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Steps towards a safer fediverse

Part 5 of "Golden opportunities for the fediverse -- and whatever comes next."

A road sign in the shape of an arrow with the word Safety
Join the discussion on or Lemmy.


Earlier posts in the series: Mastodon and today’s fediverse are unsafe by design and unsafe by default, Blocklists in the fediverse, It’s possible to talk about The Bad Space without being racist or anti-trans – but it’s not as easy as it sounds, and Compare and contrast: Fediseer, FIRES, and The Bad Space


"This goes against everything the Fediverse stands for."‌

– a comment on one of the proposals in the draft version of this article in the Lemmy discussion

As EFF says, The Fediverse Could Be Awesome (If We Don’t Screw It Up). Big centralized social networks with their surveillance capitalism business models keep getting worse and worse. The fediverse's decentralized architecture – with thousands of instances (aka servers) running any of dozens of somewhat-compatible software platforms – is a great opportunity to take a different approach.

But today's fediverse is not yet awesome. Also, for the last year it's been shrinking, rather than growing.1 As I said in Mastodon and today’s fediverse are unsafe by design and unsafe by default

"One reason why: today's fediverse is unsafe by design and unsafe by default – especially for Black and Indigenous people, women of color, LGBTQIA2S+ people2, Muslims, disabled people and other marginalized communities."

While there are quite a few fediverse instances with active and skilled moderators and admins that are relatively safe – safer in many ways than Facebook or Twitter – that's still far from the norm. Hundreds, maybe thousands, of instances aren't actively moderated; as the mid-February 2024 spam attack illustrated, this causes huge problems for people and moderators on other instances as well – and the same techniques that spammers use can also be used for harassment and disinforation. And even on instances with active moderation, the tools don't make it easy for moderators to do their job ... and many don't have a lot of experience with anti-racist moderation or dealing with disinformation.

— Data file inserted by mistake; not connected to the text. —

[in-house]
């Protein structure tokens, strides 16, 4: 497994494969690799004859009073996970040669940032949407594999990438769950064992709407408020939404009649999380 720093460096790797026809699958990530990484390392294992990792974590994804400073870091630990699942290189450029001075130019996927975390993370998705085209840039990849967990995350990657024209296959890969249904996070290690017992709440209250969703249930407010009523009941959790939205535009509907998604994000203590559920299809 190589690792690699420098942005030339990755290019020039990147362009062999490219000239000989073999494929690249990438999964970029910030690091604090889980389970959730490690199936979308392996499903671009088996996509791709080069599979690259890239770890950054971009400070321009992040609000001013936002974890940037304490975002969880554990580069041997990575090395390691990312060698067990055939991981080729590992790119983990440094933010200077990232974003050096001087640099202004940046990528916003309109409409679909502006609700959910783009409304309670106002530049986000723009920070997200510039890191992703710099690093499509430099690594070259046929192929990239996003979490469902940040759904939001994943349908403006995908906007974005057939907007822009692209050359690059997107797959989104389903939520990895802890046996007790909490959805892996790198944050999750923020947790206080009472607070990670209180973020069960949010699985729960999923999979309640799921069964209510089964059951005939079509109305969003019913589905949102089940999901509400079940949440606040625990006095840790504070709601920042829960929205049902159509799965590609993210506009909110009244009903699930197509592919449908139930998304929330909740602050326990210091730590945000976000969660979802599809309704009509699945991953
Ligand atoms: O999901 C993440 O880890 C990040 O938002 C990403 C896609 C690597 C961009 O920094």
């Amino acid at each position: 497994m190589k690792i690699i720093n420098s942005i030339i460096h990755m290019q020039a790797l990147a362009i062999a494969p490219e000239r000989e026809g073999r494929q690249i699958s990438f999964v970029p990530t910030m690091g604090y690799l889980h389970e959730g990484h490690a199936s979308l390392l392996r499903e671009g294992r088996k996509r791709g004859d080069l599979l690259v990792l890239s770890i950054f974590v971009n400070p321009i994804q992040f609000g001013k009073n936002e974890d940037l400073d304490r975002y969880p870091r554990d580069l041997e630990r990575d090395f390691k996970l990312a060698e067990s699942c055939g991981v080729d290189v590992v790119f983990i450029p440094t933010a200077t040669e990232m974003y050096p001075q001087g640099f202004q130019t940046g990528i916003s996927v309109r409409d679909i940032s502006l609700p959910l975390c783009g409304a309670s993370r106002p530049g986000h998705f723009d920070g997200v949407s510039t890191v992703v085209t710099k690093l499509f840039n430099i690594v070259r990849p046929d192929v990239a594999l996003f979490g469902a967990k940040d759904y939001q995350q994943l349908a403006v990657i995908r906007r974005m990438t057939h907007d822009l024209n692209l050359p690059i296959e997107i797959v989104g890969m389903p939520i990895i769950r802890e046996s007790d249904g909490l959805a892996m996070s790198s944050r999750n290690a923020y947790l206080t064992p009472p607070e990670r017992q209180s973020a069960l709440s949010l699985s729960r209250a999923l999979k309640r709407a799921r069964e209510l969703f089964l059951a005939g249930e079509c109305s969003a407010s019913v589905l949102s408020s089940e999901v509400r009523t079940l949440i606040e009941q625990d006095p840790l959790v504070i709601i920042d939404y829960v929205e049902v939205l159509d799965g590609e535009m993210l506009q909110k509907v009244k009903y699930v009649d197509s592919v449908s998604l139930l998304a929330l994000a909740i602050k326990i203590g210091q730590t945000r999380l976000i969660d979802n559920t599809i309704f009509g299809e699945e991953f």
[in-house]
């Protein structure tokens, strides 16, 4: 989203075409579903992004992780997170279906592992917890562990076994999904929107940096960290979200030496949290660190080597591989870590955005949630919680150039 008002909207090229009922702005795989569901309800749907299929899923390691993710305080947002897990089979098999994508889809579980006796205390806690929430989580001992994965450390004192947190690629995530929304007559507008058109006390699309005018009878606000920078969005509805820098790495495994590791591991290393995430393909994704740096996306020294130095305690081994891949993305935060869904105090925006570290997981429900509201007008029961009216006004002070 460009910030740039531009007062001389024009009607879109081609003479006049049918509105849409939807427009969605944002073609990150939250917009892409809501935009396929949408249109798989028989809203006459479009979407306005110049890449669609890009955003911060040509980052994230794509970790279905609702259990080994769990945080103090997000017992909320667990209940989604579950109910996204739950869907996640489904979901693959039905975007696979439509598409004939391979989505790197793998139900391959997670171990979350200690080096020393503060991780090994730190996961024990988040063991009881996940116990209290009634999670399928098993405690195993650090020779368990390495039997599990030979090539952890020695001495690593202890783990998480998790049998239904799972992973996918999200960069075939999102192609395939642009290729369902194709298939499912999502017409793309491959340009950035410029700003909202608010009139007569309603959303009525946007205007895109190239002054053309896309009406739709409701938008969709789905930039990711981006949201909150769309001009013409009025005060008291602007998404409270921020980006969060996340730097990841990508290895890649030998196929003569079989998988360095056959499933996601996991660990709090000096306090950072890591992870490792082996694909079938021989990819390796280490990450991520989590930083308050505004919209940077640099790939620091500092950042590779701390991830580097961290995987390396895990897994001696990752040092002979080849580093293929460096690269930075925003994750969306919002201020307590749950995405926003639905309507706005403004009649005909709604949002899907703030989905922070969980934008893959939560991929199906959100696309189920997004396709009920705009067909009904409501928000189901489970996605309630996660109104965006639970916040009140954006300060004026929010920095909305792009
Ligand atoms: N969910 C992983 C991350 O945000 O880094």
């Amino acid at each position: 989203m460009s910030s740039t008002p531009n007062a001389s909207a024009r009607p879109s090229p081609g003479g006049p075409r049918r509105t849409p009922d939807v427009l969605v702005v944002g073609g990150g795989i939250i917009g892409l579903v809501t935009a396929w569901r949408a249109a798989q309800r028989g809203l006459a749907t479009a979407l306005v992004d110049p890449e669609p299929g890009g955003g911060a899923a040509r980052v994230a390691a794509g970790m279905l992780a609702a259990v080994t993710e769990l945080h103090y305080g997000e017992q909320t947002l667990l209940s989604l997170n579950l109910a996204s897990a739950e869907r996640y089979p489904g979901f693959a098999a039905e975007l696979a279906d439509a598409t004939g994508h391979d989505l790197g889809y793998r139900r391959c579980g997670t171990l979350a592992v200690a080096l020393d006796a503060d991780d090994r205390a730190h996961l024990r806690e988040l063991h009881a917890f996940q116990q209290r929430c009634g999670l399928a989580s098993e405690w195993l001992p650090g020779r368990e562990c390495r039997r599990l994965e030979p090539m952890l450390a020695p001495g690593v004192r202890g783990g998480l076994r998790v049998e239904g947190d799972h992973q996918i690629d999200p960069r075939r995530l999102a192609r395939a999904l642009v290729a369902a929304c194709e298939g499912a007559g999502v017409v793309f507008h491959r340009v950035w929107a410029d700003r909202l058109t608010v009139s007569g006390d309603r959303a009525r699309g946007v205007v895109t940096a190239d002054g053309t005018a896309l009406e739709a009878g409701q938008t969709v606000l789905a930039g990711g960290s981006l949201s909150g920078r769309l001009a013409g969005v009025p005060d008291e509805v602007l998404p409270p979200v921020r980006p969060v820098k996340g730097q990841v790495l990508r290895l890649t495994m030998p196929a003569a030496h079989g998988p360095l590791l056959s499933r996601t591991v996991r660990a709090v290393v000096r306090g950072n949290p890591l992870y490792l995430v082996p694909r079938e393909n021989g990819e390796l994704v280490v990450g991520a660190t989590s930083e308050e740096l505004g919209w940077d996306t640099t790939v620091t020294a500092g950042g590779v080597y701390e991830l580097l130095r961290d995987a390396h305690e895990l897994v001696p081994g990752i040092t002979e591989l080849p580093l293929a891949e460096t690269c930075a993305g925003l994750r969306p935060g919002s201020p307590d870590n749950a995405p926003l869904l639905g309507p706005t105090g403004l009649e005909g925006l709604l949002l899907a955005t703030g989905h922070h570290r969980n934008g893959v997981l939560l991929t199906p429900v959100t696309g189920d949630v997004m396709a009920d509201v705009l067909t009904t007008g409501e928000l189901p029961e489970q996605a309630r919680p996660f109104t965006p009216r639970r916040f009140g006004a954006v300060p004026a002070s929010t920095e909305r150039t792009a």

The good news is that there are some straightforward opportunities for significant short-term safety improvements. If fediverse funders, developers, businesses, and "influencers"start prioritizing investing in safety, the fediverse can turn what's currently a big weakness into a huge strategic advantage. After all, today's big centralized social networks aren't very safe either – especially for Black and Indigenous people, women of color, LGBTQIA2S+ people, Muslims, disabled people and other marginalized communities.

Then again, it might not happen. The largest software platforms in today's fediverse haven't prioritized safety in the past; neither has the ActivityPub protocol. And as I'll discuss in an upcoming installment in this series, today's fediverse will have to revisit some core assumptions to make progress. So it's possible that the fediverse will collectively shrug its shoulders and squander this opportunity. There's a reason this series is called "Golden opportunities for the fediverse – and whatever comes next." So we shall see.

But at least for this post, let's make the leap of faith that there's enough of a critical mass of people and organizations that want a safer fediverse, and look at steps towards towards making that happen.

It's about people, not just the software and protocol

As I'll discuss below, today's fediverse software certainly needs improvement, and so does the ActivityPub protocol. But let's start with something that's even more important.

One of the distinctive features of the fediverse's architecture (as opposed to pure peer-to-peer networks) is the role of instances. Some instances are much safer than others, and admins and moderators can play a big role in making their instances safer. But effective anti-racist and intersectional moderation is hard! So is dealing with disinformation, harassment, and cultural conflicts. And as the IFTAS Fediverse Moderator Needs Assessment Results highlights, most moderators today don't feel like they have the tools and resources they need.

So this is an area where investment can pay a lot of dividends. A few specific suggestions:

  • Steering people to instances that are well-moderated and have functionality like local-only posts that give people more protection from nazis, white supremacists, anti-LGBTQIA2S+ bigots and harassers on other instances
  • A fediverse-wide incident response team and communication channels to deal with situations like the spam attack. With instance blocklists, tools like Fediseer, and configuration settings, there's plenty of useful technology here; the challenge is getting it to the people and instances that need it.
  • Making it easy for admins setting up new instances to choose from one of a list (configurable by hosting providers) of initial instance blocklists that prevents hate speech and harassment from known bad actors3 – and to provide functionality like local-only posts.
  • Improving moderation on instances that aren't as well moderated but want to be, using techniques like
    • Training and mentoring, including dealing with different aspects of intersectional moderation.
    • Documentation of best practices, including templates for policies and process, and sharing and distilling "positive deviance" examples of instances that do a good job
    • Cross-instance teams of expert moderators who can provide help in tricky situations
    • Workshops, conferences, and ongoing discussions between moderators, software developers, and community members